But you know what, maybe the rest of us can take advantage of this rhetorical power. Next time I forget and turn my rent in late, instead of apologizing for forgetting, I can just respond that "the world changed on 9/11". And when asked why I support gay marriage, I can say that once it was a taboo idea, but "the world changed on 9/11". And instead of paying that photo ticket I got for speeding in DC, I can just mail them a letter stating that I had to drive fast because "the world changed on 9/11". Such is the power of that phrase that it works in any situation, as an explanation for anything, even if it makes no sense at all. Of course the downside is that I'd sound so pathetically submissive that anybody with a lick of common sense would want to punch me in the face, but that's the price you pay for being able to argue without having to actually THINK.

Seriously, I realize that you are probably NOT an idiot, but you really do seem to go out of your way to try and SOUND like one.
 

techs

Lifer
Sep 26, 2000
28,563
3
0
Originally posted by: ProfJohn
In 1941 what was our exit strategy for Germany and Japan and what was our time line for when the troops came home?
How about the Civil War or Revolutionary War? Any time line or exit strategies there?
In 1941 we made our exit strategy well known. Unconditional Surrender of the Axis powers.

Against Japan our strategy was first stabilize all the Pacific fronts. Then a massive army/navy/marine buildup. Then to island hop in the Pacific, while at the same time depleting Japans sea, air and land forces. Then if necessary an invasion of the Japanese islands. Defeat of the Japanese forces and surrender of the Japanese people.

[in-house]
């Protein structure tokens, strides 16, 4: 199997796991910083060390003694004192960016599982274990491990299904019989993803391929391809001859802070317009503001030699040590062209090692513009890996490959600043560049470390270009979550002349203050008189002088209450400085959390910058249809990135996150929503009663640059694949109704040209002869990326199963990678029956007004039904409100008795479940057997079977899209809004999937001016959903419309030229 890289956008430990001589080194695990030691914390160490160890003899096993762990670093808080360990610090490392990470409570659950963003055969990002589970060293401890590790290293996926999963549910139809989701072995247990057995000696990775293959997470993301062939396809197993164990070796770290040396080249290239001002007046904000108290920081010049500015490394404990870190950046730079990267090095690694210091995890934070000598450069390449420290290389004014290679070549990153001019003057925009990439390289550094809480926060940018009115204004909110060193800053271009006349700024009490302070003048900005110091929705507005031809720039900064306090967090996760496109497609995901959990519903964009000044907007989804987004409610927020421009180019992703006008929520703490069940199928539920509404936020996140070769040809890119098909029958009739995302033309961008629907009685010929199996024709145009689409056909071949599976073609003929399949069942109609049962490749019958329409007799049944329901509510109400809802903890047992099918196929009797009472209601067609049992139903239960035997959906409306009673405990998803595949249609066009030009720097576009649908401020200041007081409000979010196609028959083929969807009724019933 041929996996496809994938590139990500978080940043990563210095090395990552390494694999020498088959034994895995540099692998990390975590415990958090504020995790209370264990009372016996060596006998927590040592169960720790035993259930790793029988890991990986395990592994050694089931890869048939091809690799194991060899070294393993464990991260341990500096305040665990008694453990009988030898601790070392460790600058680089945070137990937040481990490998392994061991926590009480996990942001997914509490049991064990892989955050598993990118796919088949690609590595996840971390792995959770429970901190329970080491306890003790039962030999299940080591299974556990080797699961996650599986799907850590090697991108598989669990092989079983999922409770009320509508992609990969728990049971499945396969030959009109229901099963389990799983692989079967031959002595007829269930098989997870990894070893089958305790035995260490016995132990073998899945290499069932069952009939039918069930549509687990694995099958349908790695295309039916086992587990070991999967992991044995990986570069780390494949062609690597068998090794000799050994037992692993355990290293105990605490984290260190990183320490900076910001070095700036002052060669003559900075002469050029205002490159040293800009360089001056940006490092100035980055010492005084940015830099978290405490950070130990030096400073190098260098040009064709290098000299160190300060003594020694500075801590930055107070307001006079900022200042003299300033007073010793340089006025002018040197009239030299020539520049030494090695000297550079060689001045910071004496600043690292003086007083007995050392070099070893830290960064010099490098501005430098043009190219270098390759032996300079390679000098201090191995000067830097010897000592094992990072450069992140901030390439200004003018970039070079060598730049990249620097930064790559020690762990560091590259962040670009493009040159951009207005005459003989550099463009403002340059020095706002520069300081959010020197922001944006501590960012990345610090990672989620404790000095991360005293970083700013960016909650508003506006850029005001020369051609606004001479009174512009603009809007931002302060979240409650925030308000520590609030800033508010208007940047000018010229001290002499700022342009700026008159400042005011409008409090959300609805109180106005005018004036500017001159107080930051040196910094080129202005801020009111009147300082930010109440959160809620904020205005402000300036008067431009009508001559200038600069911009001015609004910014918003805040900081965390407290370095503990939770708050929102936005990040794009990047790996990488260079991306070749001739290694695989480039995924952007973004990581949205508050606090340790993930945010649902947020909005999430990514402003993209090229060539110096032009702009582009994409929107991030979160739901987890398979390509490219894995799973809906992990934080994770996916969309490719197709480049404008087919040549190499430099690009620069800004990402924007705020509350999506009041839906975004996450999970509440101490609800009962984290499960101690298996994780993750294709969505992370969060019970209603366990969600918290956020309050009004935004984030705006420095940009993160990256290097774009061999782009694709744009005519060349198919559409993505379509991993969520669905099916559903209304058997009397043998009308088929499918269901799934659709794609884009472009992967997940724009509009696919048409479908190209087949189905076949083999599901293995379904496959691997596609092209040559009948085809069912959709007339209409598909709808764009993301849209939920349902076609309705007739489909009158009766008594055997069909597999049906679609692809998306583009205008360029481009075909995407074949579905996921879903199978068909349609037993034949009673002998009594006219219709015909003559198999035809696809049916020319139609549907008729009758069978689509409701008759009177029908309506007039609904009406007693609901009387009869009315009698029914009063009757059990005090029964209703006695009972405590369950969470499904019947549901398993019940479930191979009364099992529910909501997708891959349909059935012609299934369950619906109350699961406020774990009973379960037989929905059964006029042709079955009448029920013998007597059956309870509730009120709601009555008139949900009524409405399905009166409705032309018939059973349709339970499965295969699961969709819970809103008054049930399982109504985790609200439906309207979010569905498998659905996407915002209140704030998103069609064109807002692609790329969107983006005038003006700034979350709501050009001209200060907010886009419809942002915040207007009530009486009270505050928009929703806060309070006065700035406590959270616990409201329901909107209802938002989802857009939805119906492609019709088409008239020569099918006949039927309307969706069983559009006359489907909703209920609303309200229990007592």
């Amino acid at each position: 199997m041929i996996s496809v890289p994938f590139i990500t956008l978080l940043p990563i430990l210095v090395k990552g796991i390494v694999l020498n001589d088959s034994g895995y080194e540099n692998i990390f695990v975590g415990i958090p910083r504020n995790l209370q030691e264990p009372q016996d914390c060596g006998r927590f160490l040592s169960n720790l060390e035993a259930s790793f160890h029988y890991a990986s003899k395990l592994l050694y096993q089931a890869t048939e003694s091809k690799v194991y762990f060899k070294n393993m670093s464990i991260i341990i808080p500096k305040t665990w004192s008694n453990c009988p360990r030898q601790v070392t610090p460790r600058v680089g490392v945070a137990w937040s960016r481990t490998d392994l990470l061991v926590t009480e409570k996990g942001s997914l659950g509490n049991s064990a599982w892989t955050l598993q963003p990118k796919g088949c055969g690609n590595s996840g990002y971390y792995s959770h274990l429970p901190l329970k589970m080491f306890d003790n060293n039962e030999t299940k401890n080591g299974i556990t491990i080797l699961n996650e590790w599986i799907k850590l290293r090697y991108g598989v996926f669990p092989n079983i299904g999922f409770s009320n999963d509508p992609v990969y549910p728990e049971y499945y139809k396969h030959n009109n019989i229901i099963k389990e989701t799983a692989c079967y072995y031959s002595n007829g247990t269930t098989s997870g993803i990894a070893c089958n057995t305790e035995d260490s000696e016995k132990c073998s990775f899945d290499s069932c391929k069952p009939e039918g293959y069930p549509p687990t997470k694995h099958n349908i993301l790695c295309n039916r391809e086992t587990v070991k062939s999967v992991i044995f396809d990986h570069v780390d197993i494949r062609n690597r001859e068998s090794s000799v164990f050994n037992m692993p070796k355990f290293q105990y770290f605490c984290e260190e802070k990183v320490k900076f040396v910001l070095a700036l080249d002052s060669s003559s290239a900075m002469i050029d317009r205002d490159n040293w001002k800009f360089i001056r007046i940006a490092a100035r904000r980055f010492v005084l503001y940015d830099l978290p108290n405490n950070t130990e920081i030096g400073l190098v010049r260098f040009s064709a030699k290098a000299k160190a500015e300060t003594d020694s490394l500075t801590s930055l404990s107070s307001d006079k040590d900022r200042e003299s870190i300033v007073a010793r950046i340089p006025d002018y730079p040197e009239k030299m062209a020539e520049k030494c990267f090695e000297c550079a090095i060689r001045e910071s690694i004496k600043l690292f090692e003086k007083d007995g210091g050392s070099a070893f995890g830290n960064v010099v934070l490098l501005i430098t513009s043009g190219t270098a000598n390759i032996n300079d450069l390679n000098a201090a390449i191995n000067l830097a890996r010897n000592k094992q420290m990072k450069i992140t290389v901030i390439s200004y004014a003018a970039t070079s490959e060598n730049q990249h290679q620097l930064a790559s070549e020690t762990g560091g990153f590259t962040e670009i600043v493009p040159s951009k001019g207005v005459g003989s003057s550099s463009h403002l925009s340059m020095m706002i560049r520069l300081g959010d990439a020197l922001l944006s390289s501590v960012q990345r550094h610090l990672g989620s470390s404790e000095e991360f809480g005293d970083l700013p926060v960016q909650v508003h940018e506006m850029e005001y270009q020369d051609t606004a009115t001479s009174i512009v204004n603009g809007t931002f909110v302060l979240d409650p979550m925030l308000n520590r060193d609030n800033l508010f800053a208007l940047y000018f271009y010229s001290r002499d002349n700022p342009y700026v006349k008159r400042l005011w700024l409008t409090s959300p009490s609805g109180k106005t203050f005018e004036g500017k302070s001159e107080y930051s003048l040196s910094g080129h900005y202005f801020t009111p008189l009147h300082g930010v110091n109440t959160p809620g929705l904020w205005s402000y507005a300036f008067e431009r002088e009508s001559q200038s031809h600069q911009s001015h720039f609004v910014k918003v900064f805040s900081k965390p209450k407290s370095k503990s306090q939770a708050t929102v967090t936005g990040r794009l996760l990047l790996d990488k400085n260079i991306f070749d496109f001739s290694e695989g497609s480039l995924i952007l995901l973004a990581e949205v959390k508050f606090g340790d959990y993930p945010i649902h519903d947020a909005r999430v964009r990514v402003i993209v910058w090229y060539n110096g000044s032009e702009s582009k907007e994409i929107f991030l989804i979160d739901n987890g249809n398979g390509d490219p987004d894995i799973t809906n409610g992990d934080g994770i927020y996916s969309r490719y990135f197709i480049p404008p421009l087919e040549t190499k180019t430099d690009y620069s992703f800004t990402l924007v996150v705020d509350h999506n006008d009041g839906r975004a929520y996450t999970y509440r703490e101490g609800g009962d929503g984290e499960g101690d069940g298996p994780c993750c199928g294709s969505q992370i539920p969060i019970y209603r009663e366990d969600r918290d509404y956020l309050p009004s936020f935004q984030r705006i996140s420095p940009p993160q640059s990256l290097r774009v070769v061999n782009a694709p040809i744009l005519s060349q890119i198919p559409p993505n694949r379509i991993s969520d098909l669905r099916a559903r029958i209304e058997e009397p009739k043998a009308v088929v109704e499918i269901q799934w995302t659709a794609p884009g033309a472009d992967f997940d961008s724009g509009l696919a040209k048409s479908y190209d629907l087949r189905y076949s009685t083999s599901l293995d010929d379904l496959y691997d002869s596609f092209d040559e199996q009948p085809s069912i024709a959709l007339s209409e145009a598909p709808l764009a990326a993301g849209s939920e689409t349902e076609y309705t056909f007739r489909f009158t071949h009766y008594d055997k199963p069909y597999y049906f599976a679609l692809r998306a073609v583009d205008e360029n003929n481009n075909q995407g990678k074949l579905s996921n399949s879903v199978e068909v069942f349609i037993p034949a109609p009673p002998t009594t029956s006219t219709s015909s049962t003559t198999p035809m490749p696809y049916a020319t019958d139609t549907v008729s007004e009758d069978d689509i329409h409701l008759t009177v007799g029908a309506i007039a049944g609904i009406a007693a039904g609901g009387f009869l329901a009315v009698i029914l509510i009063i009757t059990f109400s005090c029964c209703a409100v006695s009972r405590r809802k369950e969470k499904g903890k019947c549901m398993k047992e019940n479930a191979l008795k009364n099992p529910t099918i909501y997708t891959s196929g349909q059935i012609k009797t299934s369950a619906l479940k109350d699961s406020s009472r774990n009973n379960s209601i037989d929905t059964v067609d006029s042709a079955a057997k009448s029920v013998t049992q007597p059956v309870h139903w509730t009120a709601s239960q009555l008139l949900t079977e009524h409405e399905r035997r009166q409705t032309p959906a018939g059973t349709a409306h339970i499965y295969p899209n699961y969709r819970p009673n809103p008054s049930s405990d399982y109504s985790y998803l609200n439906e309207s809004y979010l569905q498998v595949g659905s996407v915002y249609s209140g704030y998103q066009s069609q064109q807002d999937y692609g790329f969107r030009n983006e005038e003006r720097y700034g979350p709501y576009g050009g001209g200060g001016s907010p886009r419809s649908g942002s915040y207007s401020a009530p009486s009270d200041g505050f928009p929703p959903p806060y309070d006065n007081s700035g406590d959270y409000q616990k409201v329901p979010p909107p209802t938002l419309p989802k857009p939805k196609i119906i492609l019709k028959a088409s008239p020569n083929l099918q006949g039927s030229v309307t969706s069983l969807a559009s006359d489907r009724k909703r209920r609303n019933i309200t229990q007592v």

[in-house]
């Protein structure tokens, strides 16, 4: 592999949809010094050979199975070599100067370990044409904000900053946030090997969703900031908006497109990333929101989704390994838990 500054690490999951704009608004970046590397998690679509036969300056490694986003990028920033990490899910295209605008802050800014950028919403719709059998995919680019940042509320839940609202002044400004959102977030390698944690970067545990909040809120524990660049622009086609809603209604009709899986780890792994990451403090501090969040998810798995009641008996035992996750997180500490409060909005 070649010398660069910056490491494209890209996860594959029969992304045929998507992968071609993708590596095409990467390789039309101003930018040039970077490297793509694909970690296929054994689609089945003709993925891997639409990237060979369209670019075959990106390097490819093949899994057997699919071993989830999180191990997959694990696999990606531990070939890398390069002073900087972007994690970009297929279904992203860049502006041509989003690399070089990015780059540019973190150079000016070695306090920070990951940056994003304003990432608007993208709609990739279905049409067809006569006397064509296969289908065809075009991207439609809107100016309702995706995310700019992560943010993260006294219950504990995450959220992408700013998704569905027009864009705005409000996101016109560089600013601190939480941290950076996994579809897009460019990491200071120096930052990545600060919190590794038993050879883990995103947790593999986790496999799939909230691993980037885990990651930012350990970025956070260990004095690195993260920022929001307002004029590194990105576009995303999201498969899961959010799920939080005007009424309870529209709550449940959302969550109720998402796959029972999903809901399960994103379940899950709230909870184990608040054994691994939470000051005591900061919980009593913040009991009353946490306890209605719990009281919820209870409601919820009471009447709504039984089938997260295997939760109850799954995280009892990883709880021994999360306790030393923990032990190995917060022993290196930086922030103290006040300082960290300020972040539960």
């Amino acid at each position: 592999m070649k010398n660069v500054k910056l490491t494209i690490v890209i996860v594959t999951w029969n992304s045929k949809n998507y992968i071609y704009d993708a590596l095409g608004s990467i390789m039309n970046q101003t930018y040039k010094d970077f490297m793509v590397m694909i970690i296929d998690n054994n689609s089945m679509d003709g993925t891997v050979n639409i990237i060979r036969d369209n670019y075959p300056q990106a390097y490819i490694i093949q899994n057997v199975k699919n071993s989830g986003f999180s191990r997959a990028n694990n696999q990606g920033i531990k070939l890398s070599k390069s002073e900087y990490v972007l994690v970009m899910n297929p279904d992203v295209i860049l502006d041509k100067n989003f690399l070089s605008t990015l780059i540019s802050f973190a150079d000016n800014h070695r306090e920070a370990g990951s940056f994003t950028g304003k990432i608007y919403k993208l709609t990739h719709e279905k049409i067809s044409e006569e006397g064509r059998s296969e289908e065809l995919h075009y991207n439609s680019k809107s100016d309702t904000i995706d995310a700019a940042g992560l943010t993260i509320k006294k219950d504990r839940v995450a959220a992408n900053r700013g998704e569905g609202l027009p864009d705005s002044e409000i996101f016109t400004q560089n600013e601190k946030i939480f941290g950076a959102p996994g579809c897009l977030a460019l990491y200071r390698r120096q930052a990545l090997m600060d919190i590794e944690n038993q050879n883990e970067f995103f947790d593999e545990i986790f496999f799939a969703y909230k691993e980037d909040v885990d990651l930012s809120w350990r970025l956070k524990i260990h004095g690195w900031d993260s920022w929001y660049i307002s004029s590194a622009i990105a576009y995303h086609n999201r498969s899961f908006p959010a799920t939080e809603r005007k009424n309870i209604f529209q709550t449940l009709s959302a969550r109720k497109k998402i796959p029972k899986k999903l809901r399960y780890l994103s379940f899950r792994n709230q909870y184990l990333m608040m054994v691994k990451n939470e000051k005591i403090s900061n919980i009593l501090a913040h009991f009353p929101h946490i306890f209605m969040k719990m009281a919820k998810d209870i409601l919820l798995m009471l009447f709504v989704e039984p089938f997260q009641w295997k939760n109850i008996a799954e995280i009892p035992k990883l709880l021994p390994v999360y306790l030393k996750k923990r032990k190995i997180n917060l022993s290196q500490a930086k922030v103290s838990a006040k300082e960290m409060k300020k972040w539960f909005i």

It was estimated it might take as long as ten years, yet it was done in a little over 4.5 years.

Against Germany our strategy was to supply material support immeditately to our new Allies to stabilize all the fronts in the Euro/African/Middle Eastern fronts.
Train and equip an army and air force. Then strategically bomb the Axis powers. As troops and material became available aid in driving the Axis out of Africa, then the Middle East. Next invade Italy. Finally invade France and march to Berlin and demand Unconditional Surrender.
It was estimated this would take between 7 and 12 years. It was accomplished in about 4.5 years.


 

jrenz

Banned
Jan 11, 2006
1,788
0
0
Originally posted by: techs
Originally posted by: ProfJohn
In 1941 what was our exit strategy for Germany and Japan and what was our time line for when the troops came home?
How about the Civil War or Revolutionary War? Any time line or exit strategies there?
In 1941 we made our exit strategy well known. Unconditional Surrender of the Axis powers.

Against Japan our strategy was first stabilize all the Pacific fronts. Then a massive army/navy/marine buildup. Then to island hop in the Pacific, while at the same time depleting Japans sea, air and land forces. Then if necessary an invasion of the Japanese islands. Defeat of the Japanese forces and surrender of the Japanese people.